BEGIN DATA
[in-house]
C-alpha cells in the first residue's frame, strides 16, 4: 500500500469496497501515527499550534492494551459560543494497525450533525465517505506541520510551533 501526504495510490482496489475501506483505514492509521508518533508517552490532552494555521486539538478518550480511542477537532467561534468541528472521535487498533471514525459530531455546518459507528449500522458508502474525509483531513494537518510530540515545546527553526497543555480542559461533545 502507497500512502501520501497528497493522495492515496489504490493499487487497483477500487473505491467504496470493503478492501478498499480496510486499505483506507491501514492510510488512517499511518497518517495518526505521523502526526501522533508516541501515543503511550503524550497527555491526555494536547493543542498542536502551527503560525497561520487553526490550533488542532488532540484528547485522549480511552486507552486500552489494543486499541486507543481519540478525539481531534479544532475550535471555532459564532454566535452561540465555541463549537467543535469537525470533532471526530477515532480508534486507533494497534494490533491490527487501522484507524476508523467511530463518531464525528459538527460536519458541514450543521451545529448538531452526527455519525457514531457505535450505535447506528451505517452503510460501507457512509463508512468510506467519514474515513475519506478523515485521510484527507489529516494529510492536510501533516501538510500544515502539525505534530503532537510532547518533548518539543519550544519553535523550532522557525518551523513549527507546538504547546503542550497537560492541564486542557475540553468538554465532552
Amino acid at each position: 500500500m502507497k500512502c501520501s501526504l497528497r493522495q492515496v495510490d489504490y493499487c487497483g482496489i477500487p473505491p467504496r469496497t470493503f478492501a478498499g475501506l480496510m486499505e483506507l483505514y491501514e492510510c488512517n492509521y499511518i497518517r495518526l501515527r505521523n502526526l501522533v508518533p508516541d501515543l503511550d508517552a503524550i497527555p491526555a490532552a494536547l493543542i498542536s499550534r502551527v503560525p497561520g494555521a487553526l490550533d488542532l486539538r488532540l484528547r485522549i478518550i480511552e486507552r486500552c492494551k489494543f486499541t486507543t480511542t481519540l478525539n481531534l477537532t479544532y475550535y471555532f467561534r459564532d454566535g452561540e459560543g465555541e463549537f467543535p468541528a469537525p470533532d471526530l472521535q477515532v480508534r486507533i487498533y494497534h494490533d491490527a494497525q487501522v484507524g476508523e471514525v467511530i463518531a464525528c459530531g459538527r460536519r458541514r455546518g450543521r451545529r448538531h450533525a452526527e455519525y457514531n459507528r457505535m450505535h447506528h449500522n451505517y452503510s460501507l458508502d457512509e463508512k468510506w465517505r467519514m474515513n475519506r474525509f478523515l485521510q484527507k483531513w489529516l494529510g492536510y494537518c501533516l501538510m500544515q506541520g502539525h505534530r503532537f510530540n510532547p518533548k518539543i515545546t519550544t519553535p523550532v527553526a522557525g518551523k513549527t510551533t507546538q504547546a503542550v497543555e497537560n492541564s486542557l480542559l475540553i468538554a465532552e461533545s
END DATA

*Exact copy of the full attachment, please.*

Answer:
[in-house]
C-alpha cells in the first residue's frame, strides 16, 4: 500500500469496497501515527499550534492494551459560543494497525450533525465517505506541520510551533 501526504495510490482496489475501506483505514492509521508518533508517552490532552494555521486539538478518550480511542477537532467561534468541528472521535487498533471514525459530531455546518459507528449500522458508502474525509483531513494537518510530540515545546527553526497543555480542559461533545 502507497500512502501520501497528497493522495492515496489504490493499487487497483477500487473505491467504496470493503478492501478498499480496510486499505483506507491501514492510510488512517499511518497518517495518526505521523502526526501522533508516541501515543503511550503524550497527555491526555494536547493543542498542536502551527503560525497561520487553526490550533488542532488532540484528547485522549480511552486507552486500552489494543486499541486507543481519540478525539481531534479544532475550535471555532459564532454566535452561540465555541463549537467543535469537525470533532471526530477515532480508534486507533494497534494490533491490527487501522484507524476508523467511530463518531464525528459538527460536519458541514450543521451545529448538531452526527455519525457514531457505535450505535447506528451505517452503510460501507457512509463508512468510506467519514474515513475519506478523515485521510484527507489529516494529510492536510501533516501538510500544515502539525505534530503532537510532547518533548518539543519550544519553535523550532522557525518551523513549527507546538504547546503542550497537560492541564486542557475540553468538554465532552
Amino acid at each position: 500500500m502507497k500512502c501520501s501526504l497528497r493522495q492515496v495510490d489504490y493499487c487497483g482496489i477500487p473505491p467504496r469496497t470493503f478492501a478498499g475501506l480496510m486499505e483506507l483505514y491501514e492510510c488512517n492509521y499511518i497518517r495518526l501515527r505521523n502526526l501522533v508518533p508516541d501515543l503511550d508517552a503524550i497527555p491526555a490532552a494536547l493543542i498542536s499550534r502551527v503560525p497561520g494555521a487553526l490550533d488542532l486539538r488532540l484528547r485522549i478518550i480511552e486507552r486500552c492494551k489494543f486499541t486507543t480511542t481519540l478525539n481531534l477537532t479544532y475550535y471555532f467561534r459564532d454566535g452561540e459560543g465555541e463549537f467543535p468541528a469537525p470533532d471526530l472521535q477515532v480508534r486507533i487498533y494497534h494490533d491490527a494497525q487501522v484507524g476508523e471514525v467511530i463518531a464525528c459530531g459538527r460536519r458541514r455546518g450543521r451545529r448538531h450533525a452526527e455519525y457514531n459507528r457505535m450505535h447506528h449500522n451505517y452503510s460501507l458508502d457512509e463508512k468510506w465517505r467519514m474515513n475519506r474525509f478523515l485521510q484527507k483531513w489529516l494529510g492536510y494537518c501533516l501538510m500544515q506541520g502539525h505534530r503532537f510530540n510532547p518533548k518539543i515545546t519550544t519553535p523550532v527553526a522557525g518551523k513549527t510551533t507546538q504547546a503542550v497543555e497537560n492541564s486542557l480542559l475540553i468538554a465532552e461533545s